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Citi’s Security Breach Has Google Checking its Wallet

Well, add another big-name to the list of victims of the recent cyber crime spree.

Last week, Citigroup (NYSE: C) joined the growing number of cyber sufferers when it announced that hackers had gained access to credit data belonging to 360,000 Citi cardholders in North America.

According to Reuters, “Experts called it the largest direct attack on a major U.S. financial institution and said it could prompt an overhaul of the banking industry’s data security measures.”

Understandably, the attack has consumers on edge. Hot on the heels of a cyber attack on Sony’s (NYSE: SNE) PlayStation Network, the fact that hackers were able to jump right to the source and access credit card data is disturbing.

And if it’s possible to infiltrate a bank on its own turf, it’s bound to raise concerns about how Google (Nasdaq: GOOG) plans to keep credit data secure with its Wallet mobile payment application.

So how is Google tackling its security?

Even Dr. Evil’s Laser Beams Aren’t a Threat

When it comes to mobile payment applications, security starts with the NFC (Near-Field Communication) chip itself.

Made by NXP Semiconductors (Nasdaq: NXPI), this chip is stored in the phone and holds important credit card information.

Some analysts have spotted potential problems with the model, though, since it could leave the chip vulnerable to malicious mobile applications.

As ThreatMetrix Chief Products Officer, Alisdair Faulkner, told eWeek: “I can put my credit card in my wallet, but my driver’s license isn’t going to try to communicate with it in any way… Anywhere that you have stored value, that’s going to be something that criminals are going to attack.”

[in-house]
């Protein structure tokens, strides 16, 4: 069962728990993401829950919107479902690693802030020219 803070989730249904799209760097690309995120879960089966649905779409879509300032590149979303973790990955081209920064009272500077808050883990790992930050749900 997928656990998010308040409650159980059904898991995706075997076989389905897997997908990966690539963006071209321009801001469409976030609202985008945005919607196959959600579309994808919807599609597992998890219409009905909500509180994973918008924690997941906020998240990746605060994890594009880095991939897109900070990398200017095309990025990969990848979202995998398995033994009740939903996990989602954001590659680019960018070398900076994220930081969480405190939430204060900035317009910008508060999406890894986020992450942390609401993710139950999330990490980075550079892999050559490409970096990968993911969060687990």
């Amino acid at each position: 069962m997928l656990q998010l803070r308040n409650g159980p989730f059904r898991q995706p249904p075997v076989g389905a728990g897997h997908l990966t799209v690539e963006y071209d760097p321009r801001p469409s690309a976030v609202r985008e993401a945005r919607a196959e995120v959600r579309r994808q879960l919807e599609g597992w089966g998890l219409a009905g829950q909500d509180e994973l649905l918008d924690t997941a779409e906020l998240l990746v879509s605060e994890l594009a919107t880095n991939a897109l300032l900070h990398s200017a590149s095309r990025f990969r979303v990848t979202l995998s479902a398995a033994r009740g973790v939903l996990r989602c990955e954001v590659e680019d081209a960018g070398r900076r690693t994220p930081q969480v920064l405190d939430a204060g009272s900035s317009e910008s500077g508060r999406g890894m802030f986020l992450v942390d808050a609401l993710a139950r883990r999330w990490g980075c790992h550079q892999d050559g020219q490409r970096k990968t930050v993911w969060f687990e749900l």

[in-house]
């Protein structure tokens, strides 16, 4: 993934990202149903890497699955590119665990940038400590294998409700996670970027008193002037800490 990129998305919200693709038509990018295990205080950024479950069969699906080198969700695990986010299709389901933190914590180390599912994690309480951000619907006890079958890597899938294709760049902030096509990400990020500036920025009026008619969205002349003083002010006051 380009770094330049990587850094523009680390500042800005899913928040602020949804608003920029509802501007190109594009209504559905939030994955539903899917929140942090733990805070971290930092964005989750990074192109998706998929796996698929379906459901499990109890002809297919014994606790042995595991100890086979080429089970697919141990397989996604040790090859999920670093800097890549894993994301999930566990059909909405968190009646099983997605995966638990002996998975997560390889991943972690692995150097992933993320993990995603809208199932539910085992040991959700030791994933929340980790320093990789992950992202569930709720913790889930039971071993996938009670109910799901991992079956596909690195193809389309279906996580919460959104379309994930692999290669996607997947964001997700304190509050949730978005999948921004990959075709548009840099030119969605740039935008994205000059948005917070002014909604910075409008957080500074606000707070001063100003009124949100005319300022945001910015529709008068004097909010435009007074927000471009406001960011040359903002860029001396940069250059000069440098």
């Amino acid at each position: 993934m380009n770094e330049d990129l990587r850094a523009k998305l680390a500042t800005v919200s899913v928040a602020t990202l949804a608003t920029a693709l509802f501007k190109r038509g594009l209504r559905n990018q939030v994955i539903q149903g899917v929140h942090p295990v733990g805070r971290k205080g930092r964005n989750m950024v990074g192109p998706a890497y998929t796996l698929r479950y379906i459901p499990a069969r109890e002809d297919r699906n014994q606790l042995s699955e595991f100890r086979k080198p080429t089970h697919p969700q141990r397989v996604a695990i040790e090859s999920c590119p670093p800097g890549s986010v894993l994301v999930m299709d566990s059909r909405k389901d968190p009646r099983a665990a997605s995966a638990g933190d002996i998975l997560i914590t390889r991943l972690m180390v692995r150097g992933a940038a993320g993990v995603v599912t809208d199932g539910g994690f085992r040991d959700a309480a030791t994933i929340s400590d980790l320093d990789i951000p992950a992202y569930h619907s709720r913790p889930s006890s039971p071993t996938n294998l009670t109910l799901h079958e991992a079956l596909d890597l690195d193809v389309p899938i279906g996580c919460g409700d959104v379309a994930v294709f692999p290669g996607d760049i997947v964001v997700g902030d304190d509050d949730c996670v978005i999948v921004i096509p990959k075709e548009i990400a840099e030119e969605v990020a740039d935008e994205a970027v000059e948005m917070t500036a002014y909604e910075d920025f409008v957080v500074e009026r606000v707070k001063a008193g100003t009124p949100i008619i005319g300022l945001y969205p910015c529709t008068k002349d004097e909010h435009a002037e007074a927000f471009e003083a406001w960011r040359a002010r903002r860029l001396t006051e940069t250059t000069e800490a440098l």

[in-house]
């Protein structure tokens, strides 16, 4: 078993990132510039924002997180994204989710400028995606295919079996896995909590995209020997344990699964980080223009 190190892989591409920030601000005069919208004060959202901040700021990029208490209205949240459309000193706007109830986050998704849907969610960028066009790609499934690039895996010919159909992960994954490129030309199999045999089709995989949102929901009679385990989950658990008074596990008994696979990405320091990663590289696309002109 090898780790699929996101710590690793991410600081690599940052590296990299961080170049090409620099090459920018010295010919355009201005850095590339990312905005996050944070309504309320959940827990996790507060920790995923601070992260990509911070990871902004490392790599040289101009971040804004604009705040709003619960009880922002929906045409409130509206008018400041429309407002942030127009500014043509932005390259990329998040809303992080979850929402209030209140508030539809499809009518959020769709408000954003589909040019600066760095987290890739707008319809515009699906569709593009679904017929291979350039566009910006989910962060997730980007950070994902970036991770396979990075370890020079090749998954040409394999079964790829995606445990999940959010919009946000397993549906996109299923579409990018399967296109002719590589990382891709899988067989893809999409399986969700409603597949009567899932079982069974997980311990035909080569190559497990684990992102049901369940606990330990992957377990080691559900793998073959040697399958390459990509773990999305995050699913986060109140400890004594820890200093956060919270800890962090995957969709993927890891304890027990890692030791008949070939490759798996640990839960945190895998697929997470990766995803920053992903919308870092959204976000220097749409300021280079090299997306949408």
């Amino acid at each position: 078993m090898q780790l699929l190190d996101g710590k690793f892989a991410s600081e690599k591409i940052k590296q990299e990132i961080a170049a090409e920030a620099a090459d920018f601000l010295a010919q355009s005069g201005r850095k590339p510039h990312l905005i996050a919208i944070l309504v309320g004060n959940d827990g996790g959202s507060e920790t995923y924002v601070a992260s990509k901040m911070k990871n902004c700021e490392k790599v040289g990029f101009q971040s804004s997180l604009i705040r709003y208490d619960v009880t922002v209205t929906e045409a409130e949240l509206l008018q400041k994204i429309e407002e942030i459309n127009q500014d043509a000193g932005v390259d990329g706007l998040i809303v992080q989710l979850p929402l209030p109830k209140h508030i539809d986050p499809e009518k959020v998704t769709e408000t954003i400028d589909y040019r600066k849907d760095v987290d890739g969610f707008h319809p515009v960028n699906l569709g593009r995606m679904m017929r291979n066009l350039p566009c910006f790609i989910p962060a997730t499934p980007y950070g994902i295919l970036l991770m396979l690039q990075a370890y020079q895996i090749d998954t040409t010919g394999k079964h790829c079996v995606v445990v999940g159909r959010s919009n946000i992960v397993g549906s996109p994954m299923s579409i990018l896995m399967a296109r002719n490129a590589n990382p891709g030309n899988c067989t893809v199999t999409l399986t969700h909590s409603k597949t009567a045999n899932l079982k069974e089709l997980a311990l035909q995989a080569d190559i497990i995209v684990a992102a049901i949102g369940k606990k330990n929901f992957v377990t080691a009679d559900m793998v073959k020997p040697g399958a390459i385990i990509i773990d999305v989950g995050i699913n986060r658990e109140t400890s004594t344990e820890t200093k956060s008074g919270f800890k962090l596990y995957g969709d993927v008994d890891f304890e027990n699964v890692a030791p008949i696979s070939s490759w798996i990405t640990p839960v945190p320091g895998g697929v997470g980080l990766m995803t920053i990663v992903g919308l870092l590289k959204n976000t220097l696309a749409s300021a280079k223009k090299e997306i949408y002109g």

But fear not.

Besides being tamper and laser resistant (seriously), eWeek explains that the chip is completely “isolated from the phone’s operating system and hardware.” And it “uses cryptography (PKI [Public Key Infrastructure] and Triple-DES [Data Encryption Standard]) and memory protection.”

Quite a mouthful, I know. But to put it simply, Triple DES means that the data is encrypted three-times over. It’s the same technology that ATMs have used for years. And based on new PCI security standards, merchants are now required to use Triple DES in their debit pin pads.

In other words, it’s about as secure as you can get right now. And to top it off, since the NFC chip stays separate from the phone’s operating system, only authorized programs (i.e. Google Wallet) can gain entry to the data.

But chip-hacking is just one security issue…

Why Subway Gropers Can’t Infiltrate NFC Data

The “near-field” aspect of NFC payments is also raising some hackles.

Consider that if all it takes to access my credit card data is a simple tap, what’s to stop someone with a rogue NFC terminal from shuffling through a crowded subway and snagging credit data from pocketed smartphones?

The answer: Three separate PIN codes.

  1. As I’ve mentioned before, in order to sign into Google Wallet, you need to enter a four-digit PIN. No PIN code = no payment. That alone makes it more secure than credit cards, which you can use to buy anything with a simple swish of a pen on paper.
  2. Add an extra layer of security by using a code that unlocks the phone itself.
  3. And for the uber-security-conscious consumer, PCWorld explains that a third PIN can also be used “at the time of the actual transaction, so even if your Android smartphone is lost or stolen, it shouldn’t be possible for a thief to make any unauthorized transactions.”

Add it all up – tamper resistance, three levels of encryption and three PIN codes – and Google Wallet is a heck of a lot safer than carrying around plastic, or even shopping online.

As Fred Touchette, Senior Security Analyst for AppRiver, says, “While it’s true there have been a lot of security breaches lately, the truth is that most people who shop online already have their payment data stored somewhere out in the cloud, which already makes them a potential target.”

Good investing,

Justin Fritz

Justin Fritz

, Executive Editor

View More By Justin Fritz